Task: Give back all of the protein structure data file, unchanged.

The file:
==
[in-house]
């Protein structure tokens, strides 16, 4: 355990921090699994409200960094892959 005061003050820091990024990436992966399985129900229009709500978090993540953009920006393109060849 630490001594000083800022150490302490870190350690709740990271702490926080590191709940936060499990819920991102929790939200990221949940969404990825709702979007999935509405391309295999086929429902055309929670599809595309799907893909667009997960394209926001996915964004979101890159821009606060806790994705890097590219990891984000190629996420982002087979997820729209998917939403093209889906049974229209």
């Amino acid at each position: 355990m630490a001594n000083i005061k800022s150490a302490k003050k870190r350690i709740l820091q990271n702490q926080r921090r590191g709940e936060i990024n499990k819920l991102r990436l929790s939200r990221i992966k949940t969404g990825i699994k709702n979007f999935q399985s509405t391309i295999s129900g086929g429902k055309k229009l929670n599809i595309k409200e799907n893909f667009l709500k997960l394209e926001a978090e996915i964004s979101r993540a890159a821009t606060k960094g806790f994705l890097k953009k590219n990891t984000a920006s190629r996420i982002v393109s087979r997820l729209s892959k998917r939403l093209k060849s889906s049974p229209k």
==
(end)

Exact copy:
[in-house]
């Protein structure tokens, strides 16, 4: 355990921090699994409200960094892959 005061003050820091990024990436992966399985129900229009709500978090993540953009920006393109060849 630490001594000083800022150490302490870190350690709740990271702490926080590191709940936060499990819920991102929790939200990221949940969404990825709702979007999935509405391309295999086929429902055309929670599809595309799907893909667009997960394209926001996915964004979101890159821009606060806790994705890097590219990891984000190629996420982002087979997820729209998917939403093209889906049974229209």
């Amino acid at each position: 355990m630490a001594n000083i005061k800022s150490a302490k003050k870190r350690i709740l820091q990271n702490q926080r921090r590191g709940e936060i990024n499990k819920l991102r990436l929790s939200r990221i992966k949940t969404g990825i699994k709702n979007f999935q399985s509405t391309i295999s129900g086929g429902k055309k229009l929670n599809i595309k409200e799907n893909f667009l709500k997960l394209e926001a978090e996915i964004s979101r993540a890159a821009t606060k960094g806790f994705l890097k953009k590219n990891t984000a920006s190629r996420i982002v393109s087979r997820l729209s892959k998917r939403l093209k060849s889906s049974p229209k």